KUCHING: The rubber glove industry is pegged to see a slowdown ahead as the current oversupply situation has affected the profitability of glove manufacturers.
MIDF Amanah Investment Bank Bhd’s research team (MIDF Research) said as a result of the demand-supply imbalance, glove average selling price is in a downward pressure.
“Coupled with the higher labour cost due to the increase in minimum wage and higher utility cost caused by the increase in natural gas tariff earlier this year, glove manufacturers are facing profit margin pressure,” it said in its strategy report.
“Nonetheless, a more efficient manufacturing processes and increased automation have resulted in cost savings which lessen the downward impact on companies’ earnings.”
Although sector earnings for the first quarter of 2019 (1Q19) contracted by 4.3 per cent year on year (y-o-y), Affin Hwang Investment Bank Bhd (AffinHwang Capital) believe that results were still broadly in line with both the firm and consensus estimates, delivering around 22 per cent of respective forecasts.
“Share prices for the sector had corrected by 20 per cent in early 2019, as there were concerns that manufacturers’ margins could contract due to the strengthening of the ringgit and rising production costs,” it said in a sector outlook yesterday.
“However, we believe that concerns about overcapacity should ease, as our recent channel checks suggest that the order lead times have normalised to around 45 days from the 30 days earlier this year.
“We have, however, revised lower our capacity growth forecast for 2019 to 13 per cent from 10 as some manufacturers have partially delayed their targeted expansion plans for the year.”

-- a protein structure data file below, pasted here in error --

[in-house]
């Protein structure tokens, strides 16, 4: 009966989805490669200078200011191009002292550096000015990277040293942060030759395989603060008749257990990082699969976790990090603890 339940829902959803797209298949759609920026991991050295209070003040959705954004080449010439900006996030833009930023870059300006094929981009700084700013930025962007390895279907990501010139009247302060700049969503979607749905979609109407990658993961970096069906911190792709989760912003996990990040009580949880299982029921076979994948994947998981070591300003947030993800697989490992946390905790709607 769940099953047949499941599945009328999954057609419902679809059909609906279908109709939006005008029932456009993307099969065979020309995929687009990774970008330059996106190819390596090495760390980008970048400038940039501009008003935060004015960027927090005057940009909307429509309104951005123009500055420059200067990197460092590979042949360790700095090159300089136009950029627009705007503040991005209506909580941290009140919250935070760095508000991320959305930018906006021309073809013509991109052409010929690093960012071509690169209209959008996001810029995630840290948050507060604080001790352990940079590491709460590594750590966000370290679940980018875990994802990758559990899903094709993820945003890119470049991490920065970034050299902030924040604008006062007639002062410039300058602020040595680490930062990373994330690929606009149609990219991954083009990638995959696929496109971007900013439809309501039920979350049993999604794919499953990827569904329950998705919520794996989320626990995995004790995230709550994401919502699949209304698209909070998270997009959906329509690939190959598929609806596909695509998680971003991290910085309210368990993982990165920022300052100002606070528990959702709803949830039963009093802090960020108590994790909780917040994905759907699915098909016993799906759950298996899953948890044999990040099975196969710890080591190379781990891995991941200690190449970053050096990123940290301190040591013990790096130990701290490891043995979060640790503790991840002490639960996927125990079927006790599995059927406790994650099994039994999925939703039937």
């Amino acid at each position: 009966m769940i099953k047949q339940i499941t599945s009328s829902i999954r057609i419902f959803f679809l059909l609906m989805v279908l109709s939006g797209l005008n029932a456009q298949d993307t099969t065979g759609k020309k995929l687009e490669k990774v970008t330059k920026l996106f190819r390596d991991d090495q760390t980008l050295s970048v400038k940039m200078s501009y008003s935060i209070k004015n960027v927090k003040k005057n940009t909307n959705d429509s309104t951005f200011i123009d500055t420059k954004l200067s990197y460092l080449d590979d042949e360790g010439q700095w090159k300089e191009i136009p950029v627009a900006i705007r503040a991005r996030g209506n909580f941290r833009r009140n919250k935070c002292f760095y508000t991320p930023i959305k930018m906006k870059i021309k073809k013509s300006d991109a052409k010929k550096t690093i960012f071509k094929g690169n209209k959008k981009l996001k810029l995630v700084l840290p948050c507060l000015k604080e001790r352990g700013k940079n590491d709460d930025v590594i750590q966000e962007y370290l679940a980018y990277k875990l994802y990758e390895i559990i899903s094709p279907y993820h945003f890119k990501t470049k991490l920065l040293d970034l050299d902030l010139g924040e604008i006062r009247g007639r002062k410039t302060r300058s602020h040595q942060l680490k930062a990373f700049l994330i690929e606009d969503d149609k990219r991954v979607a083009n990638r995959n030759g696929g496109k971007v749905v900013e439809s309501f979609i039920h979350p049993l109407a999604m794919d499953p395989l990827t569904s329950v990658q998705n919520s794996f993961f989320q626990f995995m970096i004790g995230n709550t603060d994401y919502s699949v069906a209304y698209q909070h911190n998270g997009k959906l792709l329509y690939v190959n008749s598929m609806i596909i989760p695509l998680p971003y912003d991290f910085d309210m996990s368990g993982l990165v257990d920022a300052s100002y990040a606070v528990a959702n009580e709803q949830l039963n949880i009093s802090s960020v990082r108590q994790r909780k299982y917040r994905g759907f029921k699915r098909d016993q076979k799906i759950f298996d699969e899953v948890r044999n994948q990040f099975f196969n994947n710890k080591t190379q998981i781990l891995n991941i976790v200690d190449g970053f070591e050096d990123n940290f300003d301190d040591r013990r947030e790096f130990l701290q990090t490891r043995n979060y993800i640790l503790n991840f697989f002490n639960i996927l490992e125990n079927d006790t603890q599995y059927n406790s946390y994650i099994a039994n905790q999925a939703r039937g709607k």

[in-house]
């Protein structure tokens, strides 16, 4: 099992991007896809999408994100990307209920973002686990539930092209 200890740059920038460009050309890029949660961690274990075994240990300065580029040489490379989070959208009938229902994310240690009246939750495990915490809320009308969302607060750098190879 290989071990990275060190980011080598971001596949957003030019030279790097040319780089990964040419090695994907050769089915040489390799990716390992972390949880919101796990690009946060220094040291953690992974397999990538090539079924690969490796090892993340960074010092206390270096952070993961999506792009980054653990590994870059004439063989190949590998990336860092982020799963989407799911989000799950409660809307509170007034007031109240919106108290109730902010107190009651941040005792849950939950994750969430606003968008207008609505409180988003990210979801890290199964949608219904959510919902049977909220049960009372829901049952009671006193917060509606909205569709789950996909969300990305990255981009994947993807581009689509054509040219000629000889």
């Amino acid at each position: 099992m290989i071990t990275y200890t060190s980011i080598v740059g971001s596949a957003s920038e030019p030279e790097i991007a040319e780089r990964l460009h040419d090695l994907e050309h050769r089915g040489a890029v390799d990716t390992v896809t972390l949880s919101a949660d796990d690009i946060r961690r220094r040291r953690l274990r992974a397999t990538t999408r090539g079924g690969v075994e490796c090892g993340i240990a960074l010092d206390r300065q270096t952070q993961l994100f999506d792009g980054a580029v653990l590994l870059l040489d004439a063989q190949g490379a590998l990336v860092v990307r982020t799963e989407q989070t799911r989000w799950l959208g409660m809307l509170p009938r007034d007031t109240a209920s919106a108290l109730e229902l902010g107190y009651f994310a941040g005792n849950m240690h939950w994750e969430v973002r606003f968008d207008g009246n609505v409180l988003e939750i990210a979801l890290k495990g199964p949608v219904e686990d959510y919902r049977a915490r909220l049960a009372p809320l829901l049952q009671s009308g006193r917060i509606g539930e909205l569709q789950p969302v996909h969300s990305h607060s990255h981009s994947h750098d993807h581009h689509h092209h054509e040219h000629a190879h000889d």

Kenanga Investment Bank Bhd (Kenanga Research) saw that tell-tale signs like normalising demand, swelling capacities and intensified competition are all pointing towards potentially slower subsequent quarters.
“We believe all the negatives could have been priced in with valuations trading at more palatable price earning ratioss of between mean and one standard deviation against the five-year forward average — which appears undemanding,” it detailled.
“We maintain neutral for now. Note that a weaker ringgit against the US dollar will benefit glovemakers since revenues are US dollar denominated.”
On currency fluctuations, AffinHwang capital said the recent weakening of the ringgit againt the US dollar from 4.06 to 4.19 in the past two months will have a positive impact on rubber manufacturers’ margins due to the lagging effect of their pricing.
“Based on our estimates, for every one per cent change in the ringgit-US dollar, the impact to the bottom line is around 0.3 to 0.5 per cent,” it estimated.
“Apart from the favourable currency movement, raw material prices are also on a downward trend. Nitrile prices have continued to trend lower to US$1,050 per metric tonne from US$1,145 per metric tonne since the beginning of the year.”